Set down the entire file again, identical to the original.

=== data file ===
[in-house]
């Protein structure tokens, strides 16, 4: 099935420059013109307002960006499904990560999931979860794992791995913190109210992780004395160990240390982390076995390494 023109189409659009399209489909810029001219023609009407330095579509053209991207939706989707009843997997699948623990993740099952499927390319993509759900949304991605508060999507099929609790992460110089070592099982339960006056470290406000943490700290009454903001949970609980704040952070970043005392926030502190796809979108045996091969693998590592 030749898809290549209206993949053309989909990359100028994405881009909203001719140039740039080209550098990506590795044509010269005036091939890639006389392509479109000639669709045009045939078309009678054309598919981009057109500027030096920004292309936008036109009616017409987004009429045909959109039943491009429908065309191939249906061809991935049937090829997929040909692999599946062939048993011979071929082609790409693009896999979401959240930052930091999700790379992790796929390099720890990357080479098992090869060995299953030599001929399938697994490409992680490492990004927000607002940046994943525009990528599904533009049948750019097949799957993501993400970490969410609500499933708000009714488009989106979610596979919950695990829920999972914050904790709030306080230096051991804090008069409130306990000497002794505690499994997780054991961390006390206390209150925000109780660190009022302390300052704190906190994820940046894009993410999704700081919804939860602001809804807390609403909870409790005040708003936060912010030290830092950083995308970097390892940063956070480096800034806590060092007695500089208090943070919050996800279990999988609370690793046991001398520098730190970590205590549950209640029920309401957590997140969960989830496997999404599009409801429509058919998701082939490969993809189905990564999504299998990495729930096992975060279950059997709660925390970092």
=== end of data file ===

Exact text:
[in-house]
């Protein structure tokens, strides 16, 4: 099935420059013109307002960006499904990560999931979860794992791995913190109210992780004395160990240390982390076995390494 023109189409659009399209489909810029001219023609009407330095579509053209991207939706989707009843997997699948623990993740099952499927390319993509759900949304991605508060999507099929609790992460110089070592099982339960006056470290406000943490700290009454903001949970609980704040952070970043005392926030502190796809979108045996091969693998590592 030749898809290549209206993949053309989909990359100028994405881009909203001719140039740039080209550098990506590795044509010269005036091939890639006389392509479109000639669709045009045939078309009678054309598919981009057109500027030096920004292309936008036109009616017409987004009429045909959109039943491009429908065309191939249906061809991935049937090829997929040909692999599946062939048993011979071929082609790409693009896999979401959240930052930091999700790379992790796929390099720890990357080479098992090869060995299953030599001929399938697994490409992680490492990004927000607002940046994943525009990528599904533009049948750019097949799957993501993400970490969410609500499933708000009714488009989106979610596979919950695990829920999972914050904790709030306080230096051991804090008069409130306990000497002794505690499994997780054991961390006390206390209150925000109780660190009022302390300052704190906190994820940046894009993410999704700081919804939860602001809804807390609403909870409790005040708003936060912010030290830092950083995308970097390892940063956070480096800034806590060092007695500089208090943070919050996800279990999988609370690793046991001398520098730190970590205590549950209640029920309401957590997140969960989830496997999404599009409801429509058919998701082939490969993809189905990564999504299998990495729930096992975060279950059997709660925390970092």